GUI toolkit(s) status

Michael Torrie torriem at
Sat Nov 22 05:07:45 CET 2014

On 11/20/2014 02:17 AM, Chris Angelico wrote:
> But I agree about the issues with tkinter. So, let's see. Shall we
> wait for Tcl/Tk Unicode support? Recommend people switch to PyGTK? To
> PyQt? To wxPython? To something else? Personally, I'm quite happy with
> GTK2 (though that's with Pike, not Python), and it does have full
> Unicode support; but there are some issues with the interface that
> make it feel a bit clunky. Every other windowing toolkit has its own
> flaws. Even if one of them were to be blessed into the stdlib (which
> would remove the whole "but it's an external dependency" problem),
> there's still no perfect option, and every toolkit will have its
> staunch supporters.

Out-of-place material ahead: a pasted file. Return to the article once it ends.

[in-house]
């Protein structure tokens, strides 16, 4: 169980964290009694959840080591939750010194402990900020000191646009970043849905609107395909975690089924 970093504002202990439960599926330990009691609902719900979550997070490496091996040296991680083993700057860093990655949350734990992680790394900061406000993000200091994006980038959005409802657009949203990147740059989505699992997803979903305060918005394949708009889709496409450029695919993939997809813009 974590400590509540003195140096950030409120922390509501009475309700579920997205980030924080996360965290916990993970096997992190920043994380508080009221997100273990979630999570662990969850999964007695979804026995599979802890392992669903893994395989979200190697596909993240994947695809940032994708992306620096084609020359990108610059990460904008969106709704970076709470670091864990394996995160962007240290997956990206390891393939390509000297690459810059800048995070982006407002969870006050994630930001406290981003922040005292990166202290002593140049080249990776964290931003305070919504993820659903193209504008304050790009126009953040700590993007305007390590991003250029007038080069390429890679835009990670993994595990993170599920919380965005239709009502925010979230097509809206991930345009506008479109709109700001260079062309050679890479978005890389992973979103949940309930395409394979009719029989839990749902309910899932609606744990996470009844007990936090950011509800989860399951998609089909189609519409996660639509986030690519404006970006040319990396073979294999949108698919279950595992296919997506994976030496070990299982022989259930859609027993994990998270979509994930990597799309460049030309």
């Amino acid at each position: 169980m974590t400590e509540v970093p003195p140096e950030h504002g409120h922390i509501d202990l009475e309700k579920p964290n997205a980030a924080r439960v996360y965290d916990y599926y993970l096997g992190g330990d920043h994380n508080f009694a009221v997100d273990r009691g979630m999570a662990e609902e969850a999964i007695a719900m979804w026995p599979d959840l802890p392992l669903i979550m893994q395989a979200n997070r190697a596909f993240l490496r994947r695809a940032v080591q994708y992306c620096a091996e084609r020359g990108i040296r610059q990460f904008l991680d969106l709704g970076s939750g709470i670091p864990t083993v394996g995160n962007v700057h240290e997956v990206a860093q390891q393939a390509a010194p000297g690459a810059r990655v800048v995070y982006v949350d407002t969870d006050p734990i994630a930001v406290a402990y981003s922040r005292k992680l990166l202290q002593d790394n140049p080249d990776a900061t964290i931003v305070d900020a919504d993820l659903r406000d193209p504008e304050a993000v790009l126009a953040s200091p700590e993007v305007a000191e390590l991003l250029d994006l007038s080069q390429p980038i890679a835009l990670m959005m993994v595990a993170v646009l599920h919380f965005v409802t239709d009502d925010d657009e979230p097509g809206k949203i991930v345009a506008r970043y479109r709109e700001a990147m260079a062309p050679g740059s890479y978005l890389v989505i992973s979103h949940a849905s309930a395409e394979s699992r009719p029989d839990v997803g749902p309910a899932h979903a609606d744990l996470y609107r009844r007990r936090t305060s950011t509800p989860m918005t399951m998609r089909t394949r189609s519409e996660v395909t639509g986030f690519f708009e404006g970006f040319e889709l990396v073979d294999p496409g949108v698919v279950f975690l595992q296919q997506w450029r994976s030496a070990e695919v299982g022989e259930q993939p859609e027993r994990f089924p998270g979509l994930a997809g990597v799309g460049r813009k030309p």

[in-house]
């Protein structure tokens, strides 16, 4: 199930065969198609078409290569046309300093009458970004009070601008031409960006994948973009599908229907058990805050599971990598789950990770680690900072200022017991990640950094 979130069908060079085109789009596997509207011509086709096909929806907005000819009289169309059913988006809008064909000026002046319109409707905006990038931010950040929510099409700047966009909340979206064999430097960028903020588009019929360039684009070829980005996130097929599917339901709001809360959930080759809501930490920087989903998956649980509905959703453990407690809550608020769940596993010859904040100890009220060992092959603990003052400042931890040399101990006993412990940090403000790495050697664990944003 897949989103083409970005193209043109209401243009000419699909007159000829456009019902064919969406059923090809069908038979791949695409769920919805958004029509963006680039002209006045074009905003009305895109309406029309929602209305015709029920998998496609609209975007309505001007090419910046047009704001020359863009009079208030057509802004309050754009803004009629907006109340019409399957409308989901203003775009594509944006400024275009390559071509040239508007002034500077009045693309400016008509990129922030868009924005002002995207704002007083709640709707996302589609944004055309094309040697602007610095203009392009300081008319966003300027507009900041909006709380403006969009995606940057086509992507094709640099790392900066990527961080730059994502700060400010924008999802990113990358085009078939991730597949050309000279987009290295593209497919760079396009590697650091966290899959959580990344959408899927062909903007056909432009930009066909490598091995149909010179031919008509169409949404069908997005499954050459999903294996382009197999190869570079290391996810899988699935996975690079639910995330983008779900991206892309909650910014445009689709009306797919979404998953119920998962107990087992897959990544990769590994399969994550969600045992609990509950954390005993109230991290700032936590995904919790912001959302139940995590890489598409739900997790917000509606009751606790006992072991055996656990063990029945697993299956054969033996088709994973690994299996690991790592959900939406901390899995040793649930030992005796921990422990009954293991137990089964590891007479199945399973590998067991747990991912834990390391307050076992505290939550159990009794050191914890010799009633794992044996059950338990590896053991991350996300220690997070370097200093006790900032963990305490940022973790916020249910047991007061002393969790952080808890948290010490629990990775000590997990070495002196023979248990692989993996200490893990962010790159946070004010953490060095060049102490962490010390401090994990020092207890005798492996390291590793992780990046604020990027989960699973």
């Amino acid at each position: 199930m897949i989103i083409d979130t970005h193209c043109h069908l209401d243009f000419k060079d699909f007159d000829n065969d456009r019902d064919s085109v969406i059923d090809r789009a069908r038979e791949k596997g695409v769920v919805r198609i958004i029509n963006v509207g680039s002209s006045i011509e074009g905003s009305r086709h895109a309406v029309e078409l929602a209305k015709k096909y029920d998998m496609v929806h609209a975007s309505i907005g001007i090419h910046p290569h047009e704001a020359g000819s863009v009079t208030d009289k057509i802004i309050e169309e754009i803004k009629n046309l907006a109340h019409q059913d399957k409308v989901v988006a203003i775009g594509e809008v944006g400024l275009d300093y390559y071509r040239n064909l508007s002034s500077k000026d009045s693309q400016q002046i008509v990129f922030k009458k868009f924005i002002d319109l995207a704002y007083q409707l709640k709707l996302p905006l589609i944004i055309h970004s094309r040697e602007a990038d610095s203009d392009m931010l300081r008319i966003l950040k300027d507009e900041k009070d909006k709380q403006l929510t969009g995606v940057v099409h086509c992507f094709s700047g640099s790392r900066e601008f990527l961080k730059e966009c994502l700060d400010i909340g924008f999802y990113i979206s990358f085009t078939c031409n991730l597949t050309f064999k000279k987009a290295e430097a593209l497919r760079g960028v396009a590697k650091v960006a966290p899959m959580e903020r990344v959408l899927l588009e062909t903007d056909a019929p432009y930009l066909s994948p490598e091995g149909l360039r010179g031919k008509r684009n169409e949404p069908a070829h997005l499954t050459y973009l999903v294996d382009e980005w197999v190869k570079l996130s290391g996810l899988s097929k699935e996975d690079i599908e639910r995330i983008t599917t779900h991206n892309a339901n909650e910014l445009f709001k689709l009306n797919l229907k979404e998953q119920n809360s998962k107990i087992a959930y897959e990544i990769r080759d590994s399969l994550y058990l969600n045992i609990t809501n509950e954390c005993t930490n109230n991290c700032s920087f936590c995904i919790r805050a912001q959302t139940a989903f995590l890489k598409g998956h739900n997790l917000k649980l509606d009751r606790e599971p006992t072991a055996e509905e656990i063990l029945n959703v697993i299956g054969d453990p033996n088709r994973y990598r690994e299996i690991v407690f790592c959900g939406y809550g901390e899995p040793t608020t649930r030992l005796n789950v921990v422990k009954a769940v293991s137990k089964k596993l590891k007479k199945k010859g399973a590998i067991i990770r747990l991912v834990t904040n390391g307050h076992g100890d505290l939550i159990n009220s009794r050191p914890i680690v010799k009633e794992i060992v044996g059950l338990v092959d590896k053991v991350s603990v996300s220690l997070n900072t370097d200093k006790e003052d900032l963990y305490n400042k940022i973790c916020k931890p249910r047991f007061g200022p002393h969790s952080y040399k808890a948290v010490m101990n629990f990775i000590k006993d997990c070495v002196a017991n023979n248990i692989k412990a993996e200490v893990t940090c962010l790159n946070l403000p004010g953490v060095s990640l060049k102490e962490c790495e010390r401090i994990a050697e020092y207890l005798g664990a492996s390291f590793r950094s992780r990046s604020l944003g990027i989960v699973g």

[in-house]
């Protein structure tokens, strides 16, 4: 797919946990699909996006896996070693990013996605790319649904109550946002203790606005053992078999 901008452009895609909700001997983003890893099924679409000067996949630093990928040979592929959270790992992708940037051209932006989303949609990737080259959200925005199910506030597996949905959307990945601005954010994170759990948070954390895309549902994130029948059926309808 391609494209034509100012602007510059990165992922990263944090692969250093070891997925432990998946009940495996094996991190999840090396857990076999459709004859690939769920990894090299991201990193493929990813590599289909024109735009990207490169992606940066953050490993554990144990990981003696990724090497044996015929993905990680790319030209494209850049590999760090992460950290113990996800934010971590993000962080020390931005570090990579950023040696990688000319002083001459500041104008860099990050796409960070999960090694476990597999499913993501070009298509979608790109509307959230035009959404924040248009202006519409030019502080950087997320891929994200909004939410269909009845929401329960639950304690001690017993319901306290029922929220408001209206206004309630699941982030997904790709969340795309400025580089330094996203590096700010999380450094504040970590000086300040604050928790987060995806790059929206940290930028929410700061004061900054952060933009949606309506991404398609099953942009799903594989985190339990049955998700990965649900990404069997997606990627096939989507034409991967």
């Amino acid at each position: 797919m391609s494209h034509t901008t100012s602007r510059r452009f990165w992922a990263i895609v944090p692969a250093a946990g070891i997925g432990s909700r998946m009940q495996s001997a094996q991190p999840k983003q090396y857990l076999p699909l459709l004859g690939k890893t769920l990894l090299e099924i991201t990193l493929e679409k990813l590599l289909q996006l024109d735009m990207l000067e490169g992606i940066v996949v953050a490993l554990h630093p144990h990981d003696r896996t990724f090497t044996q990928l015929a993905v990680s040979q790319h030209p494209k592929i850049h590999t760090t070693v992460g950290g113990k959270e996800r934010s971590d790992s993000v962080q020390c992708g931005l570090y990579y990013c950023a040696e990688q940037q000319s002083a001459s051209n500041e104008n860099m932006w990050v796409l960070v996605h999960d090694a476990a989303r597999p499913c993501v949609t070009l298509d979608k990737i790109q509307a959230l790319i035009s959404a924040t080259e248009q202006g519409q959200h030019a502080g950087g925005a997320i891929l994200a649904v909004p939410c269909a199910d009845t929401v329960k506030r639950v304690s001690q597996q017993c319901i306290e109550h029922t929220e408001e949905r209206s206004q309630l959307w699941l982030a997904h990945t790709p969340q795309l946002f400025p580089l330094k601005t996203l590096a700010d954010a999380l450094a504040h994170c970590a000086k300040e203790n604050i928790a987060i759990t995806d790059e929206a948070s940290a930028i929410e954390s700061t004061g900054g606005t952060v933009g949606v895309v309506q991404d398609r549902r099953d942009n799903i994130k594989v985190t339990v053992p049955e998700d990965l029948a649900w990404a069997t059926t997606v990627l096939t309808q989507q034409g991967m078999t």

GTK2 and GTK3 are pretty sweet to work with in Python.  The bindings are
very nice and fairly idiomatic. So it feels natural.  However GTK is not
really cross-platform in any usable way.  It's really Unix-only, though
more and more it's moving towards Linux-only.  Due to a lack of manpower
and demand, the Windows port lags far behind X11, and despite decent
theming support (I think it can employ mstheme.dll to draw widgets), it
feels foreign and clunky.  On Mac things are even worse, as far as I can
see.  Just not enough people who can and want to contribute there.

I can't speak for wxWidgets, but when I last looked at it years ago it
fairly reeked of MFC-style GUI programming with event tables instead of
a nice, flexible signal/callback interface.  Has this changed?

My current recommendation is to use PyQt or PySide.  I'm going to look
at PySide soon, but PyQt feels a bit foreign on Python.  Code comes out
looking like C++ using Python keywords.  It has its own facilities for
many things as well that overlap Python's standard libraries.  But all
in all it is the most cross-platform of any that I've seen.  It looks
and can act fairly native on Windows and Mac.  Ironically I find Qt
looks best on Linux when using the GTK theme engine.

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